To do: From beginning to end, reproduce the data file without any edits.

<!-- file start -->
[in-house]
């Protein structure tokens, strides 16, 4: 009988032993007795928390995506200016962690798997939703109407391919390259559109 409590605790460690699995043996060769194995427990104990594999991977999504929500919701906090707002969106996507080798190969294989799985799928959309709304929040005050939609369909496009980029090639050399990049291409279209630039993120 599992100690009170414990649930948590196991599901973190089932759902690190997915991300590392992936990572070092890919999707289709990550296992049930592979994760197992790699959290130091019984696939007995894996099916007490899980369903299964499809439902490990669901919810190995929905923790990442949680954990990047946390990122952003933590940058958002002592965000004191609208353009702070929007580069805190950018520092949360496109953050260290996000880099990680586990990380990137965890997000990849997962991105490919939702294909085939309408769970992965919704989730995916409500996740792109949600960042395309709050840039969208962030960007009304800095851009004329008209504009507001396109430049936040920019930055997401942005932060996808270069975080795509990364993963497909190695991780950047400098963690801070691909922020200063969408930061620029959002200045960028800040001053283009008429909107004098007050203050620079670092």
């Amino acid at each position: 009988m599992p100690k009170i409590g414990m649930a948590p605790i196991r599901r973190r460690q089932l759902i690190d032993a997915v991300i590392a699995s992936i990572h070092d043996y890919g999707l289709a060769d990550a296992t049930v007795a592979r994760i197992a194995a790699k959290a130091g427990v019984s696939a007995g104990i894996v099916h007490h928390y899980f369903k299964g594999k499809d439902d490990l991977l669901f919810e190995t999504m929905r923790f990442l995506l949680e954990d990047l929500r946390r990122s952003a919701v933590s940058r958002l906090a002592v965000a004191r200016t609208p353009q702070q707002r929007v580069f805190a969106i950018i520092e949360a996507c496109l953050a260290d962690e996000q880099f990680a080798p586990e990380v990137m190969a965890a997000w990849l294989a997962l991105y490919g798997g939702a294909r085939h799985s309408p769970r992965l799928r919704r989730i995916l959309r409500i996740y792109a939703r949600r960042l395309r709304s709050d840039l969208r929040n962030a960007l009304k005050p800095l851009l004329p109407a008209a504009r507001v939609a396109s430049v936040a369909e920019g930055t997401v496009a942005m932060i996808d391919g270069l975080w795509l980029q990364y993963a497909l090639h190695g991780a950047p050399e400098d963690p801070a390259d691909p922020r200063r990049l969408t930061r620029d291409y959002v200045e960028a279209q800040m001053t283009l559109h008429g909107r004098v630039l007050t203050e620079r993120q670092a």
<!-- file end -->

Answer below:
[in-house]
């Protein structure tokens, strides 16, 4: 009988032993007795928390995506200016962690798997939703109407391919390259559109 409590605790460690699995043996060769194995427990104990594999991977999504929500919701906090707002969106996507080798190969294989799985799928959309709304929040005050939609369909496009980029090639050399990049291409279209630039993120 599992100690009170414990649930948590196991599901973190089932759902690190997915991300590392992936990572070092890919999707289709990550296992049930592979994760197992790699959290130091019984696939007995894996099916007490899980369903299964499809439902490990669901919810190995929905923790990442949680954990990047946390990122952003933590940058958002002592965000004191609208353009702070929007580069805190950018520092949360496109953050260290996000880099990680586990990380990137965890997000990849997962991105490919939702294909085939309408769970992965919704989730995916409500996740792109949600960042395309709050840039969208962030960007009304800095851009004329008209504009507001396109430049936040920019930055997401942005932060996808270069975080795509990364993963497909190695991780950047400098963690801070691909922020200063969408930061620029959002200045960028800040001053283009008429909107004098007050203050620079670092």
């Amino acid at each position: 009988m599992p100690k009170i409590g414990m649930a948590p605790i196991r599901r973190r460690q089932l759902i690190d032993a997915v991300i590392a699995s992936i990572h070092d043996y890919g999707l289709a060769d990550a296992t049930v007795a592979r994760i197992a194995a790699k959290a130091g427990v019984s696939a007995g104990i894996v099916h007490h928390y899980f369903k299964g594999k499809d439902d490990l991977l669901f919810e190995t999504m929905r923790f990442l995506l949680e954990d990047l929500r946390r990122s952003a919701v933590s940058r958002l906090a002592v965000a004191r200016t609208p353009q702070q707002r929007v580069f805190a969106i950018i520092e949360a996507c496109l953050a260290d962690e996000q880099f990680a080798p586990e990380v990137m190969a965890a997000w990849l294989a997962l991105y490919g798997g939702a294909r085939h799985s309408p769970r992965l799928r919704r989730i995916l959309r409500i996740y792109a939703r949600r960042l395309r709304s709050d840039l969208r929040n962030a960007l009304k005050p800095l851009l004329p109407a008209a504009r507001v939609a396109s430049v936040a369909e920019g930055t997401v496009a942005m932060i996808d391919g270069l975080w795509l980029q990364y993963a497909l090639h190695g991780a950047p050399e400098d963690p801070a390259d691909p922020r200063r990049l969408t930061r620029d291409y959002v200045e960028a279209q800040m001053t283009l559109h008429g909107r004098v630039l007050t203050e620079r993120q670092a």